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Tech Bytes: Virtual reality – Why is VR so slow to develop?

Tech Bytes: Virtual reality – Why is VR so slow to develop?

Virtual reality headsets have been around for decades, but the fascination for tech fans really began in the 1990s.

Initial VR headsets were basically just like watching movies on oversized ski goggles. Today, they’re mostly used for playing video games and taking interactive tours. VR headsets are often featured in commercials and funny video fails on social media. The reality is that a majority of Americans have never actually used one in real life.

“It’s a toy to most people,” says John Joyce, co-owner of CRS Technology Consultants. “What game can I play with it? It’s entertainment for the kids or when you get the family together.”

That could be changing. During a recent Tech Bytes segment on ABC7, John shared his thoughts on when VR headsets will be mainstream.

“The space is really heating up in the last few years,” John says. “Big names are getting into the space, and they’re all eyeing it as a growth opportunity.”

Beyond gaming, VR headsets also are incorporating business functions into their designs, potentially making them a device that could be commonplace in office settings.

Virtual reality in the present

Individuals unfamiliar with the virtual reality space should familiarize themselves with some terminology:

  • VR – Virtual Reality: A view that is a fully-immersive digital environment.
  • MR – Mixed Reality: A view of the real world with overlay of digital elements.
  • AR – Augmented Reality: A view where the real world and digital world overlap and interact.

Sony, Samsung, Google, Microsoft and others have offered VR headsets for years. After years of anticipation, Apple finally released its Apple Vision Pro in February 2024. Apple fans are rarely disappointed with product launches, and the Apple Vision Pro is impressive. According to the manufacturer’s description: It “seamlessly blends digital content with your physical space.” Vision Pro users can navigate using their eyes, hands and voice. It’s a computer, theater, gaming device, video player and more. The clarity is superb as the headset has more pixels than a 4K TV!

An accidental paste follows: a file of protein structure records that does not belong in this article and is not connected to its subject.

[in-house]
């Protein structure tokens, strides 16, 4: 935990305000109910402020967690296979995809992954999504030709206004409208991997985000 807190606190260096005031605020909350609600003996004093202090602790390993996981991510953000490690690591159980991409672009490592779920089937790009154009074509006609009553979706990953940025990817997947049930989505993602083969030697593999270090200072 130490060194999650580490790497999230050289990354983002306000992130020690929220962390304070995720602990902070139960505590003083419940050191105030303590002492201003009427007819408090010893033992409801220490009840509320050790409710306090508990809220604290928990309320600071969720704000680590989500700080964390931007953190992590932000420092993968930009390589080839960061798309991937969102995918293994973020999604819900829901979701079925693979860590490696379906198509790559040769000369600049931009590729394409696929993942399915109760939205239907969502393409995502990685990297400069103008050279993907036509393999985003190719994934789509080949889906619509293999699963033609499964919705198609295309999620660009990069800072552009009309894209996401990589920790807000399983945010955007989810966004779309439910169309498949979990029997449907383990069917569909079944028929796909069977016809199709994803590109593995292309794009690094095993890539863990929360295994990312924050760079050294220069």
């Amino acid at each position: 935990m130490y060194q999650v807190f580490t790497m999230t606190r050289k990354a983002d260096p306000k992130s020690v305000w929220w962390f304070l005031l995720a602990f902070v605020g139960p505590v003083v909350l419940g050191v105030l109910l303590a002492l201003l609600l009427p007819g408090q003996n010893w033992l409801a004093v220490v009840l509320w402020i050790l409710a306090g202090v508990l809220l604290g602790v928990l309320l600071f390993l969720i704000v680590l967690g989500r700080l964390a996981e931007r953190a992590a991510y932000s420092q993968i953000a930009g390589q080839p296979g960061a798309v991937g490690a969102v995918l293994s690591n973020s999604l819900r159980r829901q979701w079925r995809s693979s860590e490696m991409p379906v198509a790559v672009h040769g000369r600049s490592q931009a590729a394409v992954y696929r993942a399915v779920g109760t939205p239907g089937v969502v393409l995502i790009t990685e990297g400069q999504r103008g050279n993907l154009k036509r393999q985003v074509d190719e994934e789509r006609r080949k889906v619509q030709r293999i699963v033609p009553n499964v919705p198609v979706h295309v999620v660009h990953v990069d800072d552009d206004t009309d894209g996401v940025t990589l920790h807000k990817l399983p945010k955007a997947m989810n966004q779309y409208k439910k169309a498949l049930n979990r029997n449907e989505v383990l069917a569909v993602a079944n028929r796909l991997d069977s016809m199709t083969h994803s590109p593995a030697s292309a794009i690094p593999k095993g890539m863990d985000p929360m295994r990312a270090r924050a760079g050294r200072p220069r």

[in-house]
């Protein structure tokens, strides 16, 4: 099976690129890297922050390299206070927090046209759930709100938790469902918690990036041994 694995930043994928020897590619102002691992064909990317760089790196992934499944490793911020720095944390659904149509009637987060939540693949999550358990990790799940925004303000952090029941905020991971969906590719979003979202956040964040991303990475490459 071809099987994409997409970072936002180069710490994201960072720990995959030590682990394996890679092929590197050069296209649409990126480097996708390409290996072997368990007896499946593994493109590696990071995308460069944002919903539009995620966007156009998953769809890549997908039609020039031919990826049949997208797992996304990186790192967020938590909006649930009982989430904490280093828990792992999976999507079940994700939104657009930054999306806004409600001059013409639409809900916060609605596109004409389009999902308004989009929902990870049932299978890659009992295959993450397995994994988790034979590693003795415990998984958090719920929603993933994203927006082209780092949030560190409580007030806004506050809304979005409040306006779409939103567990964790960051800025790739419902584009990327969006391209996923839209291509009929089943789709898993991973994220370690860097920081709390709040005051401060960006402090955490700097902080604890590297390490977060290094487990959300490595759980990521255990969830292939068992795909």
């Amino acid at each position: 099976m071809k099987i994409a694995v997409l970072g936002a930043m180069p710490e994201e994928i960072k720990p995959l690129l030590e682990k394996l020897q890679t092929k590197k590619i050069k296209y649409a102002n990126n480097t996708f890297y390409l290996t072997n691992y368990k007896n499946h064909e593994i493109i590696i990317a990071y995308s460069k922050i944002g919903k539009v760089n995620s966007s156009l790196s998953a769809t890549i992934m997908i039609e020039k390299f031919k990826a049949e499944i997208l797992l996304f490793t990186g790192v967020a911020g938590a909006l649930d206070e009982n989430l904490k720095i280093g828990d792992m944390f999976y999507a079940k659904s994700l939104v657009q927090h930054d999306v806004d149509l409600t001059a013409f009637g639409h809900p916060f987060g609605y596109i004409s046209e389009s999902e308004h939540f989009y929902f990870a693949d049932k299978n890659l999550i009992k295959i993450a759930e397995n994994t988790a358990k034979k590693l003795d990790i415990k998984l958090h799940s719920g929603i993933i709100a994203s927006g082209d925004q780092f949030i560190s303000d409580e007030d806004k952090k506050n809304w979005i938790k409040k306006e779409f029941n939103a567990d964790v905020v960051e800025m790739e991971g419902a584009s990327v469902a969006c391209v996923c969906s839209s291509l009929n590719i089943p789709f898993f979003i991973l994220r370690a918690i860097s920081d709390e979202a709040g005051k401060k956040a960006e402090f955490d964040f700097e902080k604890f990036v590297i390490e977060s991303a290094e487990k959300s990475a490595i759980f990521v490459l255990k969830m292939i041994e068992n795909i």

“For the most part, though, virtual reality hasn’t penetrated the U.S. market or any market the same way your smartphone has,” John says. “97% of American adults have a smartphone in their pocket; only 15-20% of U.S. households have some form of AR or VR.”

Despite the buzz surrounding the debut of Apple Vision Pro, there are three primary reasons why VR headsets aren’t yet a piece of technology found in every household:

  1. Lack of availability: Outside of Best Buy, few retailers stock VR headsets in store.
  2. Usage: People don’t know what they’d do with one. Non-gamers and non-techies don’t really see a use for it.
  3. Price: Ranges from $250 to $2,500 or more.

“As with any new emerging technology, price is going to either drive the adoption or slow the adoption,” John says.

Apple Vision Pro has many coveted features, but prices start at $3,499. With added storage, optical inserts, warranty coverage and tax, you’re looking at $4,000+. It’s not even remotely in the budget for most Americans.

“At the end of the day, that’s just simply not an accessible price point for the average person,” John says.

Virtual reality in the future

VR developers recognize virtual reality has shortcomings in its present form.

“That’s the device they can make today… it’s not the device they want to sell you tomorrow,” John says. “All of these companies are looking at it more like a pair of glasses that go on your face, and then there is that abstraction between you and the world.”

The potential revenue from creating a tech product that is in everyone’s homes – like a television or microwave – means billions of dollars.

“Silicon Valley is looking at that and saying that’s a huge growth market, but they also realize it’s not going to get there just by selling people another toy,” John says. “They want to bring it into the workplace and make it a productivity tool. How are they going to crack that barrier and have it be the next thing that 90+% of the populus wants to have?”

John continues: “The sky is the limit, obviously. At least, that’s what the companies will tell us because they want to sell us one tomorrow and the year after that and the year after that.”

John compares the development of VR headsets to the gradual evolution of cell phones over the past 25 years.

“It unlocks a whole new level of creativity for developers,” he says. “When we think about the smartphone when it first broke into the space, it was a way to make phone calls, exchange text messages and kind of browse the web. Now, so much of our digital lives happen on those devices that are in our pockets. This is potentially the next iteration of that as the devices get smaller and more portable, and can fit into your life a little bit easier.”

At one point, VR headsets needed a cord to connect to a gaming device or computer. Now, the headsets operate independently. That brings promise to businesses and corporations that feasibly can use VR headsets in the workplace.

“We laughably call them ‘face computers’ because there is a whole computer inside this set of plastic ski goggles with cameras, sensors and everything else,” John says. “You can connect it to your PC and have your entire Windows desktop show up. You can stand in a room full of virtual computer monitors and do everything from spreadsheets to meetings. That’s the promise of the future, and all these companies want to get there first.”

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